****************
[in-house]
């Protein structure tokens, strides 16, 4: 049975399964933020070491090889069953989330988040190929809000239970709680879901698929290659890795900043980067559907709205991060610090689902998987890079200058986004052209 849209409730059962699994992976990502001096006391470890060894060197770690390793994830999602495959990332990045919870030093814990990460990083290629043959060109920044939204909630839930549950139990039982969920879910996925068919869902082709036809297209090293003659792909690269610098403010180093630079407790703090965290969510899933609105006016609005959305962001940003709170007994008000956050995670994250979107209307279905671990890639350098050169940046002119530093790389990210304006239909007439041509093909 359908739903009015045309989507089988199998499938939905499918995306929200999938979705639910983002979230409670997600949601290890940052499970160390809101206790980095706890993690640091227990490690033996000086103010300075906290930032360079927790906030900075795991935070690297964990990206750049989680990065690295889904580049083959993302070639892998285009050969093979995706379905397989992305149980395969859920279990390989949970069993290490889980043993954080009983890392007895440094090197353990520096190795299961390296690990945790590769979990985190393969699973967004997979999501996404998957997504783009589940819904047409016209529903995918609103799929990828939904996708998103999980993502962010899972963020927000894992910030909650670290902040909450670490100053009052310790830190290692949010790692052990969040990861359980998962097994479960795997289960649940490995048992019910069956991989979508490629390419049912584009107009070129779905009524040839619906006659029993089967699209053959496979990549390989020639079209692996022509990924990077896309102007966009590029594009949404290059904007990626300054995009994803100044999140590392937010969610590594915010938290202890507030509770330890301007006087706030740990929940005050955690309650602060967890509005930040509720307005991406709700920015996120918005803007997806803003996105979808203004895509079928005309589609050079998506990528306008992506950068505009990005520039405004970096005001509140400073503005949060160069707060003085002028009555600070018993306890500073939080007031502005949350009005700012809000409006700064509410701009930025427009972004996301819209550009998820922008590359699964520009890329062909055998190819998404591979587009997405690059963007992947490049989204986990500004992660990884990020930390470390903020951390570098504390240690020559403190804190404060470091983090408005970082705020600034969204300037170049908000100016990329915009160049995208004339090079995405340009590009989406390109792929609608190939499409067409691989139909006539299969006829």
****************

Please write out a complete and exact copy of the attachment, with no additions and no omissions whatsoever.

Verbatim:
[in-house]
């Protein structure tokens, strides 16, 4: 049975399964933020070491090889069953989330988040190929809000239970709680879901698929290659890795900043980067559907709205991060610090689902998987890079200058986004052209 849209409730059962699994992976990502001096006391470890060894060197770690390793994830999602495959990332990045919870030093814990990460990083290629043959060109920044939204909630839930549950139990039982969920879910996925068919869902082709036809297209090293003659792909690269610098403010180093630079407790703090965290969510899933609105006016609005959305962001940003709170007994008000956050995670994250979107209307279905671990890639350098050169940046002119530093790389990210304006239909007439041509093909 359908739903009015045309989507089988199998499938939905499918995306929200999938979705639910983002979230409670997600949601290890940052499970160390809101206790980095706890993690640091227990490690033996000086103010300075906290930032360079927790906030900075795991935070690297964990990206750049989680990065690295889904580049083959993302070639892998285009050969093979995706379905397989992305149980395969859920279990390989949970069993290490889980043993954080009983890392007895440094090197353990520096190795299961390296690990945790590769979990985190393969699973967004997979999501996404998957997504783009589940819904047409016209529903995918609103799929990828939904996708998103999980993502962010899972963020927000894992910030909650670290902040909450670490100053009052310790830190290692949010790692052990969040990861359980998962097994479960795997289960649940490995048992019910069956991989979508490629390419049912584009107009070129779905009524040839619906006659029993089967699209053959496979990549390989020639079209692996022509990924990077896309102007966009590029594009949404290059904007990626300054995009994803100044999140590392937010969610590594915010938290202890507030509770330890301007006087706030740990929940005050955690309650602060967890509005930040509720307005991406709700920015996120918005803007997806803003996105979808203004895509079928005309589609050079998506990528306008992506950068505009990005520039405004970096005001509140400073503005949060160069707060003085002028009555600070018993306890500073939080007031502005949350009005700012809000409006700064509410701009930025427009972004996301819209550009998820922008590359699964520009890329062909055998190819998404591979587009997405690059963007992947490049989204986990500004992660990884990020930390470390903020951390570098504390240690020559403190804190404060470091983090408005970082705020600034969204300037170049908000100016990329915009160049995208004339090079995405340009590009989406390109792929609608190939499409067409691989139909006539299969006829």